The main thoroughfare, Shipquay Street, is very steep, with narrow little
streets running of it and a craft village tucked in behind the ODoherty
Tower. From the quay behind the Guildhall hundreds of Irish emigrants
sailed to a new life in the New World.
Some prosperous citizens built themselves gracious country houses outside
the walls. An eccentric 18th century bishop of Derry, Frederick Hervey,
built a palace on a windswept headland at Downhill. Today the palace
is in ruins but his library, the Mussenden Temple is still intact.
Despite his extravagances Hervey was a good Bishop. The mountain road
he built to Limavady gave work to local people. The road runs across
the Binevenagh plateau, with splendid views of the Scottish coast and
Georgian Limavady, set in the beautiful Roe Valley, was where Jane
Ross wrote down the tune of the famous Londonderry Air (Danny Boy) which
she heard a passing fiddler play.
Foyle Arts Centre boasts in auditorium space with a capacity of 100.
The centre also accommodates numerous community arts groups in our various
Christ Church Londonderry
" built by Bishop Knox in 1830 to designs of John Ferguson.
Refitted by welland and Gillespie in 1862 and enlarged in 1881... of
rubble schist and whinstone with a battlemented three-stage tower in
primitive Gothic style " ( Rowan ).Listed building
Martello Tower, Limavady
This edifice was constructed in 1812 at Magilligan Point as part of
the British defences during the Napoleonic Wars. Walls are over 2 to
5 metres thick. The surrounding Nature Reserve, Magilligan Point, is
always open. Tower is in good condition.
Saint Columbs Cathedral
Built in 1633. Stained glass depicts heroic scenes form the great siege
of 1688/89. The keys of the gates which were closed against the Jacobites
are displayed in the chapterhouse. Audio visuals on the siege, and history
of the cathedral. Wheelchair access but shallow steps at entrance to
chapterhouse. The 17th century Church of Ireland St. Columb's was the
first post-Reformation cathedral built in these islands. Traditionally,
its foundation stone incorporates a stone from Tempull Mor. Both Long
Tower and St. Columb's Cathedral have stained-glass windows depicting
the life of the saint. In St. Columb's Park, in the Waterside, on the
east side of the River Foyle, are the remains of St. Brechan's pre-Plantation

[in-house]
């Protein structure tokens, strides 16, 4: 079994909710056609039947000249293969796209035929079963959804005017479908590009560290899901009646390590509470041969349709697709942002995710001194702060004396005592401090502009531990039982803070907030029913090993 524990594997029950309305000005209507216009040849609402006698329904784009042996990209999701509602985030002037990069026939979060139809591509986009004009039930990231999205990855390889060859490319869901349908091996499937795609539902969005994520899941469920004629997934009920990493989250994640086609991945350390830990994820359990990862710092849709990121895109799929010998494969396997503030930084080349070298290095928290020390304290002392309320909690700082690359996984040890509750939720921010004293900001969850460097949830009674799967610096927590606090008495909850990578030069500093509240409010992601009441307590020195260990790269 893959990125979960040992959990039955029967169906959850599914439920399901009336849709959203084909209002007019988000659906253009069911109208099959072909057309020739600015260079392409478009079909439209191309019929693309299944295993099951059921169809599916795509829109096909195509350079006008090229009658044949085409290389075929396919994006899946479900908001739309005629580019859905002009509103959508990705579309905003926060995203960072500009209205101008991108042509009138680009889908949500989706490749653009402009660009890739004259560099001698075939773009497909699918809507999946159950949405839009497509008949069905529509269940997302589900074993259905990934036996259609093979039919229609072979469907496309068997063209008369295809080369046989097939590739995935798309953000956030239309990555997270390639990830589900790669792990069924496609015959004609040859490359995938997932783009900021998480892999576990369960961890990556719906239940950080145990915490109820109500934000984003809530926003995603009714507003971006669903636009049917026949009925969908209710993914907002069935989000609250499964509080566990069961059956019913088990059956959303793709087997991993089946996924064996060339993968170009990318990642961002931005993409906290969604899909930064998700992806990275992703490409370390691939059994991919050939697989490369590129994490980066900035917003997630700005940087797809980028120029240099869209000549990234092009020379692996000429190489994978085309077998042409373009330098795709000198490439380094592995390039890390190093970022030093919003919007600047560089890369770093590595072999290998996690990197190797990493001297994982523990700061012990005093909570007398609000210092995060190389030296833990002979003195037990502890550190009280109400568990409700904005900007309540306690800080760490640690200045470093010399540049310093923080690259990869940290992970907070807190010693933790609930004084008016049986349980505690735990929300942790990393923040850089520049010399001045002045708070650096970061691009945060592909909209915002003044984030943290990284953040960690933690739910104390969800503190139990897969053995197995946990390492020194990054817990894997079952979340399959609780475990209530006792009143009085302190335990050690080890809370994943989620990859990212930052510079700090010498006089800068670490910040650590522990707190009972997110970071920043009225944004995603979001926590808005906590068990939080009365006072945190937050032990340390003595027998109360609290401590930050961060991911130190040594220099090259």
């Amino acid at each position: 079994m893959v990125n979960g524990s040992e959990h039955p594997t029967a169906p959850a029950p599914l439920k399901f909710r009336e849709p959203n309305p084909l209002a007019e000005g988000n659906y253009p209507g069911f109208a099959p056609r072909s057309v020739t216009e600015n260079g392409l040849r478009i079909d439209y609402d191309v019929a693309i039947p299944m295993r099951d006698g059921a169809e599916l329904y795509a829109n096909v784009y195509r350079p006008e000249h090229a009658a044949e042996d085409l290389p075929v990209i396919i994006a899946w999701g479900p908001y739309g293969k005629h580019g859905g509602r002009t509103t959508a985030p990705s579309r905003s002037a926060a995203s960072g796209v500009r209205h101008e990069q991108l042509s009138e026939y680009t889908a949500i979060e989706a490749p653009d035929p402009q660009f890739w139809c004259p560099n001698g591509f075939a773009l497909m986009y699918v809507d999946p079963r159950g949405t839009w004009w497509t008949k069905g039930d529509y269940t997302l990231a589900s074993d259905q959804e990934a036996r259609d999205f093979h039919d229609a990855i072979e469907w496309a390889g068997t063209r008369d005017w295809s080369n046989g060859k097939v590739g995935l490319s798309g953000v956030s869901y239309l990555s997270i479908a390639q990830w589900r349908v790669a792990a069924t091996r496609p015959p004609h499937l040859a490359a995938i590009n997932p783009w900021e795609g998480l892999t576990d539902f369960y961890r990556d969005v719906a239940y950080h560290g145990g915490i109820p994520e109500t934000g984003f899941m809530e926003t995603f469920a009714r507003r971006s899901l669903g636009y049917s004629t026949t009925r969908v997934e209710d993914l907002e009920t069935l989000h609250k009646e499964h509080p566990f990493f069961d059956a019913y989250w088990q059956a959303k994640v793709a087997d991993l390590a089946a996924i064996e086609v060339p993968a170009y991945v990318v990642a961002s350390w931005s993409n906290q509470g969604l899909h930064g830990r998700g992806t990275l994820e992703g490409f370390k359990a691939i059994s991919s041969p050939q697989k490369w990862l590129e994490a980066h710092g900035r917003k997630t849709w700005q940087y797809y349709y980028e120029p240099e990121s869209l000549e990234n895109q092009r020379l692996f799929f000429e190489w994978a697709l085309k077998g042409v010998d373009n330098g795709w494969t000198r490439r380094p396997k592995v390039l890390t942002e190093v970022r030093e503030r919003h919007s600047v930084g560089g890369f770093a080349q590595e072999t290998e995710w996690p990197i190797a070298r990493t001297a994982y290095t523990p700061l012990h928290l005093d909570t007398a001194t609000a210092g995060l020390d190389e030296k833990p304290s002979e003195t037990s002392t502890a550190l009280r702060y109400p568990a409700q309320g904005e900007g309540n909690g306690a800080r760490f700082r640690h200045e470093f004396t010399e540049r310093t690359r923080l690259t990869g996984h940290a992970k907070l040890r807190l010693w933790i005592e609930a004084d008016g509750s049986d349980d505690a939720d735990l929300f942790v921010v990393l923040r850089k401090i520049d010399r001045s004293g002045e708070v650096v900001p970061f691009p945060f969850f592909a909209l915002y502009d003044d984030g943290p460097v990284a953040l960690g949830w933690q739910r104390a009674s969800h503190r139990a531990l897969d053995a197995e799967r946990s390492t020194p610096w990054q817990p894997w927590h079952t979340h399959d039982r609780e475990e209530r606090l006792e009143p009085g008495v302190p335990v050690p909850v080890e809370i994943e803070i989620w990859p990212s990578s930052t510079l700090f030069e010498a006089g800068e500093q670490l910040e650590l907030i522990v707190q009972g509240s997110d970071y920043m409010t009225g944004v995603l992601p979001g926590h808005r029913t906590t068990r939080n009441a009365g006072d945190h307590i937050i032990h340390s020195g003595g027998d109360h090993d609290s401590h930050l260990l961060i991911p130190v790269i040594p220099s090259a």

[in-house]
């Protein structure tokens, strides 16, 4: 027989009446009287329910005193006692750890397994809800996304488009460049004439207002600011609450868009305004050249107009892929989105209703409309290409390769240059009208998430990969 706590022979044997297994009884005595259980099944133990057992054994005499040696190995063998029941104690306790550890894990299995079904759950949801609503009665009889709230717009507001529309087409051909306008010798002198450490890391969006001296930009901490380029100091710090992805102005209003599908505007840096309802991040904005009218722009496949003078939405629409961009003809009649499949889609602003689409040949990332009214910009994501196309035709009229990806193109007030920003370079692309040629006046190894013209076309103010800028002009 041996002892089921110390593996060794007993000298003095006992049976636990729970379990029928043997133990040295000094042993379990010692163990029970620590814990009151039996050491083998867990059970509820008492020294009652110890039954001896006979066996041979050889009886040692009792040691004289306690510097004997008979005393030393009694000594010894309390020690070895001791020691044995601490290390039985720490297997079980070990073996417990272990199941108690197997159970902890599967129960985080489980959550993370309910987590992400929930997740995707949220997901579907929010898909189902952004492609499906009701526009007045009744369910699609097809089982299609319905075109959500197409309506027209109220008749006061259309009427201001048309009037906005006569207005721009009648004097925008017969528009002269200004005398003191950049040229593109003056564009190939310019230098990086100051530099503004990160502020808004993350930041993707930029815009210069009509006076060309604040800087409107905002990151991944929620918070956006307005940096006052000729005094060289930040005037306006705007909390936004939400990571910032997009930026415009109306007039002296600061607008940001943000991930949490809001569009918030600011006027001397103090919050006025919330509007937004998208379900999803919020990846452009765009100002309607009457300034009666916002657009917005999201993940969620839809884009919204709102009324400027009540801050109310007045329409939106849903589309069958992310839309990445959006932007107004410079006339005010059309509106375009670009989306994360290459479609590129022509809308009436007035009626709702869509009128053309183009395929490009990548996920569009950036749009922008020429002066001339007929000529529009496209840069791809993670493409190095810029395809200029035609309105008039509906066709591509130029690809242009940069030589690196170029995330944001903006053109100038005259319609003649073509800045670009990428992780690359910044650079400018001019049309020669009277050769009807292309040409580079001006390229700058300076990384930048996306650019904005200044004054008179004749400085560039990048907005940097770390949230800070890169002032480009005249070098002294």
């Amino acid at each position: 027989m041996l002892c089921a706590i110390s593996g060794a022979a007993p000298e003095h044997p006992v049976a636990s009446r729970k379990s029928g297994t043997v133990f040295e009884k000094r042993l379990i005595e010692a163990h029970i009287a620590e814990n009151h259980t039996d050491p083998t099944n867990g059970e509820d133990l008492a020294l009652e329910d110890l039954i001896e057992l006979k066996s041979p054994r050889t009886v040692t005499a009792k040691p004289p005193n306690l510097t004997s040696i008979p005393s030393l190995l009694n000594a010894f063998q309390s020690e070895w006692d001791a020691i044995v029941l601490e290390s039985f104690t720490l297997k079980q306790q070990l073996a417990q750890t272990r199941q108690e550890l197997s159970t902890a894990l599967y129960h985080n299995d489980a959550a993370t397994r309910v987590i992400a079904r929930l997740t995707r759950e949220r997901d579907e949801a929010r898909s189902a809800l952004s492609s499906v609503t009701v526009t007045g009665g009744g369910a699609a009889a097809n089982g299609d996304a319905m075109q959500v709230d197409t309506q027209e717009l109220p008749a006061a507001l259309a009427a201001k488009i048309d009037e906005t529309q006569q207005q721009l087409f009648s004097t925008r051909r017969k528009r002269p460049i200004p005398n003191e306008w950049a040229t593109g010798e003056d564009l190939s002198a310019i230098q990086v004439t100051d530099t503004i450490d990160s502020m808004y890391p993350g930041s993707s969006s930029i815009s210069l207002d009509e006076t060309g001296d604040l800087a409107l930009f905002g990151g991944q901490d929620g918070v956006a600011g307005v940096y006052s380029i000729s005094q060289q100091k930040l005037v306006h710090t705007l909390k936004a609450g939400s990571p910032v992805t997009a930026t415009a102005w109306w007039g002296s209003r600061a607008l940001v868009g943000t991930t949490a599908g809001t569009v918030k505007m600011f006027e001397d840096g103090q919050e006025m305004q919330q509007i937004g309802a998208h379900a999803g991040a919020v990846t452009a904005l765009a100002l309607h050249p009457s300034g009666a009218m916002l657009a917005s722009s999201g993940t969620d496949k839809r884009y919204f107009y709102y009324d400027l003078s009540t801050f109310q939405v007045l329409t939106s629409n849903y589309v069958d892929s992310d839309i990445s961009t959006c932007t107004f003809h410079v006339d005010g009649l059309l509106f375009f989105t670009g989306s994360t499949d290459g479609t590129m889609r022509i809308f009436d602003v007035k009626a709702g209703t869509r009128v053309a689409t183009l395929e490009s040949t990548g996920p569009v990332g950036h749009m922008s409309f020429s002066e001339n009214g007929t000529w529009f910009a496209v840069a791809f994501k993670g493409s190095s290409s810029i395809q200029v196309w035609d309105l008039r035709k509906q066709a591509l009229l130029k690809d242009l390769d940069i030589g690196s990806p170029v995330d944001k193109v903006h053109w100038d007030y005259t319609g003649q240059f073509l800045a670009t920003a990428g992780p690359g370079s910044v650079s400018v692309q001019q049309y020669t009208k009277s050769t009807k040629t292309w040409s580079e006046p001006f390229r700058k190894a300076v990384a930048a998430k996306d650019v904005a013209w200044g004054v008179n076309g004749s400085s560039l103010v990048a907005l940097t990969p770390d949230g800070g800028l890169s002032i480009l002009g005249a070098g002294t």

Downhill And Mussenden Temple
Set on a stunning and wild headland with fabulous views over Ireland's
north coast is the 18th century estate of Downhill. It includes the
renowned Mussenden Temple, Mauseleum and ruins of palace.
Apprentice Boys Memorial Hall Derry
Built originally in 1877 and extended in 1937. designed originally by
John Guy Ferguson and recently renovated. The building is of cut stone
and has a good museum of local items. Listed building
Saint Augustines Church Derry
Architect: JG Ferguson. A neo-Gothic church of 1872. Built of whinstone
with sandstone dressings, " it is delightfully situated on the
City walls, surrounded by its graveyard and a pretty parish school and
hall" ( Byrne and Frazer ). Hammerbeam roof inside. Listed building
Springhill House And Costume Collection, Moneymore
A charming 17th century house with a rich and fascinating history, now
run by The National Trust. The guided tour includes the history of the
house and its family, the resident ghost and also the first-class and
colourful costume collection. There are beautiful walled gardens, estate
walks and a tea-room. The rustic 'Barn' is available for private functions
all year round. Only 1 hour from Belfast. Open April - September.
Our lady of Lourdes Church
Steelstown Road, Londonderry
Description: Built in 1976 the designs of Liam McCormick. The church
is tent-shaped, its interior clad in rough-sawn deal timber which gives
a warm textured quality to the large space.
Manor House Lodge Moneymore
See a re-creation of an early Plantation settlement. Enjoy an overnight
stay at the restored Manor House and see the model villages and interpretive
The City Walls Of Derry
These famous walls have withstood several sieges, the most celebrated
lasting 105 days. Fine views from the top of the walls which encircle
the old city, a circuit of 1 mile. Free access always.
Christ Church Castlerock
A cruciform church with a tower and polygonal spire. " An unusually
ambitious little church of 1868-70 by Frederick William Porter, architect
to the Clothworkers' Company. Built of the usual black basalt, with
weathered cocoa-coloured sandstone dressings" ( Rowan ). Fine interior.
This neo-Gothic style building is the civic and cultural centre for
the people of the city. There are many concerts, exhibitions and meetings
held here throughout the year. Free guided tours are available during
the months of July and August and at other times by prior arrangement.
Power House And Weaving Shed Limavady
The Power House, Ulster's oldest hydro-electric station, was erected
in 1896 to generate electricity for commercial use. The museum building
was formerly a weaving shed at the centre of the linen industry in the
Roe Valley. Listed building
Bellaghy Bawn represents one of the defining periods in the history
of the island - the Plantation of Ulster - and dates from 1622 when
the village of Bellaghy became one of the first planned settlements
in Ireland. The Bawn interprets the history, environment and literature
of the area and in particular the poetry of Nobel Laureate, Seamus Heaney
who was born nearby. Wheelchair access limited.
Hezlett House Coleraine
Charming 17th century thatched house with an interesting cruck-truss
rood construction. One of few pre-18th century Irish Buildings surviving.
Good short visit between Derry City and Giant's Causeway.
Mountsandel Fort Coleraine
This large oval mound domminates the Bann river beside the site of Ireland's
oldest house, inhabited 9,000 years ago. Riverside walk. Open all year.